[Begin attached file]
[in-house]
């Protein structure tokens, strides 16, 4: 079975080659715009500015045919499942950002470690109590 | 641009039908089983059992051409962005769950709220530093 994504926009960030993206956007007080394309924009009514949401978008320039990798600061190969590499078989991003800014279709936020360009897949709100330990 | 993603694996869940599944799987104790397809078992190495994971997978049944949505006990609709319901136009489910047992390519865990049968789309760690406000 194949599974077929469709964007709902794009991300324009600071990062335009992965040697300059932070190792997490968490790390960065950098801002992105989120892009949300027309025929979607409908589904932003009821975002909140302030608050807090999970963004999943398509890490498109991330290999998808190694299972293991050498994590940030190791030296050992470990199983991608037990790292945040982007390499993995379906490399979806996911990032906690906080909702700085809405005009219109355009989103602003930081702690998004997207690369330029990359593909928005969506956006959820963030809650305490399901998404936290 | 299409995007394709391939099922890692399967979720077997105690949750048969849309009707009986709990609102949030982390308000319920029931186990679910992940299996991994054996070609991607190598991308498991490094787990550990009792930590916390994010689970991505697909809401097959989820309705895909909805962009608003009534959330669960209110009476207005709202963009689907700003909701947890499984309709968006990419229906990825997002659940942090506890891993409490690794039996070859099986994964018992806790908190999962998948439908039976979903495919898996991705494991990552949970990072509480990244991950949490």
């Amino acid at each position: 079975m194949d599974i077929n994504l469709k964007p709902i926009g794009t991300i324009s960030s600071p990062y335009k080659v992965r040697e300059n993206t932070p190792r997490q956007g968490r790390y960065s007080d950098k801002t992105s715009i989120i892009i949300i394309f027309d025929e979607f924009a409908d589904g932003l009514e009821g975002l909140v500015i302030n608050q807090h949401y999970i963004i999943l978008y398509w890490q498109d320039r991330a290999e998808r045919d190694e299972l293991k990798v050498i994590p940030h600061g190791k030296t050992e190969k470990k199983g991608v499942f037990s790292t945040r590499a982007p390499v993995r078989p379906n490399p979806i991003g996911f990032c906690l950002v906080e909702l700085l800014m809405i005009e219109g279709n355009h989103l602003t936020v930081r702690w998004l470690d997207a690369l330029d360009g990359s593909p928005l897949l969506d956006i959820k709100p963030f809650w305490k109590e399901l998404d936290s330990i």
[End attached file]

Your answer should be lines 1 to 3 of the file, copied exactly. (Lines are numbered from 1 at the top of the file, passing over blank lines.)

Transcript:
[in-house]
């Protein structure tokens, strides 16, 4: 079975080659715009500015045919499942950002470690109590 | 641009039908089983059992051409962005769950709220530093 994504926009960030993206956007007080394309924009009514949401978008320039990798600061190969590499078989991003800014279709936020360009897949709100330990 | 993603694996869940599944799987104790397809078992190495994971997978049944949505006990609709319901136009489910047992390519865990049968789309760690406000 194949599974077929469709964007709902794009991300324009600071990062335009992965040697300059932070190792997490968490790390960065950098801002992105989120892009949300027309025929979607409908589904932003009821975002909140302030608050807090999970963004999943398509890490498109991330290999998808190694299972293991050498994590940030190791030296050992470990199983991608037990790292945040982007390499993995379906490399979806996911990032906690906080909702700085809405005009219109355009989103602003930081702690998004997207690369330029990359593909928005969506956006959820963030809650305490399901998404936290 | 299409995007394709391939099922890692399967979720077997105690949750048969849309009707009986709990609102949030982390308000319920029931186990679910992940299996991994054996070609991607190598991308498991490094787990550990009792930590916390994010689970991505697909809401097959989820309705895909909805962009608003009534959330669960209110009476207005709202963009689907700003909701947890499984309709968006990419229906990825997002659940942090506890891993409490690794039996070859099986994964018992806790908190999962998948439908039976979903495919898996991705494991990552949970990072509480990244991950949490």
């Amino acid at each position: 079975m194949d599974i077929n994504l469709k964007p709902i926009g794009t991300i324009s960030s600071p990062y335009k080659v992965r040697e300059n993206t932070p190792r997490q956007g968490r790390y960065s007080d950098k801002t992105s715009i989120i892009i949300i394309f027309d025929e979607f924009a409908d589904g932003l009514e009821g975002l909140v500015i302030n608050q807090h949401y999970i963004i999943l978008y398509w890490q498109d320039r991330a290999e998808r045919d190694e299972l293991k990798v050498i994590p940030h600061g190791k030296t050992e190969k470990k199983g991608v499942f037990s790292t945040r590499a982007p390499v993995r078989p379906n490399p979806i991003g996911f990032c906690l950002v906080e909702l700085l800014m809405i005009e219109g279709n355009h989103l602003t936020v930081r702690w998004l470690d997207a690369l330029d360009g990359s593909p928005l897949l969506d956006i959820k709100p963030f809650w305490k109590e399901l998404d936290s330990i």